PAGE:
It had been a good 15 years since I'd last seen Greg-and by good, I mean just that. During that time, I had become a Christian, found a vocation, married, and even had a child. I own a home, a sedan, and a golden retriever. So why did it bother me so much when Greg smiled, shook his head, and said, "But you used to be such a rebel!"?
Greg and I dropped out of high school at about the same time; we had fairly similar musical aspirations (the difference being that he had actual talent, while I did not). But the weekends got murkier and the narcotics got harder. By the end of 1983, my health was shot and my hope was low. I found myself living with my parents again, ducking their questions about the job hunt and wondering why people bother to live.
What turned me around was a small group of caring Christians, in particular a pastor named Calvin Pearson. They staffed a small suburban newspaper near Dallas, and when I went to work with them a month before Christmas, they were kind, friendly, and (surprisingly to someone who watched every episode of Lou Grant) uncynical. What's more, they were happy-in this day and age. I began to wonder why.
Many of us can pinpoint a final hurdle that had to be cleared before we came to Christ; for me, it was an ill-informed intellectual snobbism. I didn't know any smart Christians. In retrospect, I realize I didn't know any because I assumed that if they were Christians, they were, by definition, not smart. Calvin Pearson, though, kicked over that hurdle with a few brief conversations. He wrote a weekly column for that newspaper (and taught part-time at nearby Dallas Theological Seminary). Each Wednesday, he brought in his column and made a point of asking me how things were going. He even seemed to expect an answer. So before long, I began to ask questions of him.
It wasn't going to be an easy transition, of course; I liked to see myself as a lone, courageous rebel, so what was I going to do with a Cause? That final step was going to involve admitting, however painfully, that maybe older people do get it, that perhaps there were answers to the Big Questions that I hadn't thought of. What's more, I realized that belief should not be buffet-style. Becoming a Christian would mean not just adopting the nice things; I would also have to admit the less pleasant ones. That Christ died for my sins; that generations of high-school science textbooks were wrong; that when Jesus said turn the other cheek, give my shirt as well as my coat, go to the back of the line, He meant it.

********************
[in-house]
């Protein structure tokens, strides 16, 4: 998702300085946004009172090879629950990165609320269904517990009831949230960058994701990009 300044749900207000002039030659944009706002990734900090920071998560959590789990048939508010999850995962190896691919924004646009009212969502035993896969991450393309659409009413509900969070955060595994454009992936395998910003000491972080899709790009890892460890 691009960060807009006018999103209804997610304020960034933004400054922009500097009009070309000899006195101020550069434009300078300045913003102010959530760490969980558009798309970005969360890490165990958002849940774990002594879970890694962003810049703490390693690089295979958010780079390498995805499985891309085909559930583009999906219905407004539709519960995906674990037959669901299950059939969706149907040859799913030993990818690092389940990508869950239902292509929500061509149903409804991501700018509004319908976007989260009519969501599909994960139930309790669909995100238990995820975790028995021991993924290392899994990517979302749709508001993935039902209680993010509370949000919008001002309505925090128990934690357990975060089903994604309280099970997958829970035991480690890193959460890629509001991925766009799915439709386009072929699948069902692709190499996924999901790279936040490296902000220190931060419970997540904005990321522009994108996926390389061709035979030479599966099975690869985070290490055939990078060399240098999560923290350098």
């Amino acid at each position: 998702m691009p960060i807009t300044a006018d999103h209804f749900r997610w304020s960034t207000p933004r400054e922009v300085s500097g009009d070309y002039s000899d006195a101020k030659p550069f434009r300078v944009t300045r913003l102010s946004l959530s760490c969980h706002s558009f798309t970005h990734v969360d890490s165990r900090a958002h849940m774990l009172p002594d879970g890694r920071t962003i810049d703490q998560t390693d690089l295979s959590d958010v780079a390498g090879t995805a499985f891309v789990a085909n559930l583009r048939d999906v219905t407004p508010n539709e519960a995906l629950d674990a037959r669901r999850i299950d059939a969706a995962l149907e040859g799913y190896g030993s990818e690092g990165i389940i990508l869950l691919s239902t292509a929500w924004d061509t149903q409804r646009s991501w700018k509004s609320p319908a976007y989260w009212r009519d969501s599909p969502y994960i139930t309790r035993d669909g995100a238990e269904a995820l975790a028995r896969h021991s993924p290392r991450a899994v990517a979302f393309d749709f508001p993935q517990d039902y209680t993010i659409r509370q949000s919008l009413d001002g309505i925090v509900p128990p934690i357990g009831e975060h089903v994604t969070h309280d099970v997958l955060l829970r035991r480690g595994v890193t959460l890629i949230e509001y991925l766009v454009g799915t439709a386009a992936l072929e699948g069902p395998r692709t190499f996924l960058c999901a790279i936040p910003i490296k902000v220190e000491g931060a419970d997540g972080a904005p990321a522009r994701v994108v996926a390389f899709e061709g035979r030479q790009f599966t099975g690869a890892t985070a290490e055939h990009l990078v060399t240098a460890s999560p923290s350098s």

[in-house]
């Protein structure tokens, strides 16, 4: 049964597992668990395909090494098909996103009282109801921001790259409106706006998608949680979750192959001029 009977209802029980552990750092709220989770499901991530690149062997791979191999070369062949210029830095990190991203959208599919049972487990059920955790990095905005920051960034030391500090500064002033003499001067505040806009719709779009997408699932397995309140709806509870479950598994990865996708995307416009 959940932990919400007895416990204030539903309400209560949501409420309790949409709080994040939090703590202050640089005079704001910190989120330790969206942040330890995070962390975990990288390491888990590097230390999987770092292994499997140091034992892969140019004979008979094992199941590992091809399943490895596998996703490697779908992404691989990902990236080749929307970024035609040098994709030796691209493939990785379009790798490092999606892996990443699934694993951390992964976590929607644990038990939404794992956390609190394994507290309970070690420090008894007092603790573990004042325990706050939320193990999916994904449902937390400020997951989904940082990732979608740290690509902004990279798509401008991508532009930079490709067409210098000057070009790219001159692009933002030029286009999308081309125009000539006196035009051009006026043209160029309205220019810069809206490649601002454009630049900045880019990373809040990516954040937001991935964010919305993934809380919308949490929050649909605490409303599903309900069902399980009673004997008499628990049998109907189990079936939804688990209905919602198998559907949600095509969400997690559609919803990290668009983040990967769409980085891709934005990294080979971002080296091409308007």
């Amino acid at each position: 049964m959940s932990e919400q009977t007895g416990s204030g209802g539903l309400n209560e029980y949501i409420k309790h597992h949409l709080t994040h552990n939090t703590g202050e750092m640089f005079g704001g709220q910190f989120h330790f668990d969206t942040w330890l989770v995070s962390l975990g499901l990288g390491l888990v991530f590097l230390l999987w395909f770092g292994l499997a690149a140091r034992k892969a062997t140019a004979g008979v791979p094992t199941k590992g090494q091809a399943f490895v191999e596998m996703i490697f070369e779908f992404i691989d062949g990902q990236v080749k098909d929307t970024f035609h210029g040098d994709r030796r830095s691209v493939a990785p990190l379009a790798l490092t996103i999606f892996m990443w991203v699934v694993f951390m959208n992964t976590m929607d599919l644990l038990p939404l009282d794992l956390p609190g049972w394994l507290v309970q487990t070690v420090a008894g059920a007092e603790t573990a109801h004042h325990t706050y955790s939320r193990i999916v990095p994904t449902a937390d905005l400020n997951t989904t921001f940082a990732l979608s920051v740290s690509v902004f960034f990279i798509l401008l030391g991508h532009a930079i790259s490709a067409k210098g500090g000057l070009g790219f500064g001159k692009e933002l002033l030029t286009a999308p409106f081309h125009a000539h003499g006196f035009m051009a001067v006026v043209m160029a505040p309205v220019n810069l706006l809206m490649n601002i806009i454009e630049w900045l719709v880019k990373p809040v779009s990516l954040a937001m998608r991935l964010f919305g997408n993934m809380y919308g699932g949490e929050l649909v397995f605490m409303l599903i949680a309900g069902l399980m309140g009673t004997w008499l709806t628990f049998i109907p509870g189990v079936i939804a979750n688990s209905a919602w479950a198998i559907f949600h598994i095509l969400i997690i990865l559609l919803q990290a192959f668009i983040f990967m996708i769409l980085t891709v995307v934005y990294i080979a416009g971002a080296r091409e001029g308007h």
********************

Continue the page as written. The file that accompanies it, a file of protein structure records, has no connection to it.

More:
And that was my first indication that what I was about to do was, in fact, out of step with society. It was choosing submission over success, basing my self-esteem on the idea that I'm a wretch and a worm.
And in the years since my conversion, I have begun to realize just how countercultural Christianity is. Sex, drugs, and rock 'n' roll used to be countercultural, but today those are the culture. Astoundingly, the most controversial talk-show host today is not Geraldo or Sally or even Jerry Springer; it's that pushy moralist, Dr. Laura.
So what could be more rebellious than orthodox Christianity? What more radical insurrectionist document has ever been written than the Apostles' Creed? "I believe in God the Father almighty, maker of heaven and earth ..."
But the most radical thing of all-at least today-is something Calvin insisted on when I was a new Christian: submission to authority. Why did I get up and go to church on those first Sundays? Because Calvin told me to; I did not yet know what was good for me.
It began in small ways; Calvin insisted I have lunch with him and his family after church each Sunday-and that I do the dishes. He told me it was my spiritual gift (I checked the list in Corinthians and didn't see "dishes" mentioned once-but Calvin assured me it was in the Greek). I grumbled a bit; what I didn't know then was that the dishpan hands weren't the important part-the servant's heart was. He insisted I help with visitation; I learned that revolutionary (society says it's merely revolting) action of sharing my faith.
Seeing Greg again has been good for me; it has renewed the gratitude to God that I had sinfully let grow stale. Greg has reminded me of where I was when God said to me, "Enter into my rest." And my friend has reminded me it's still romantic to be a rebel.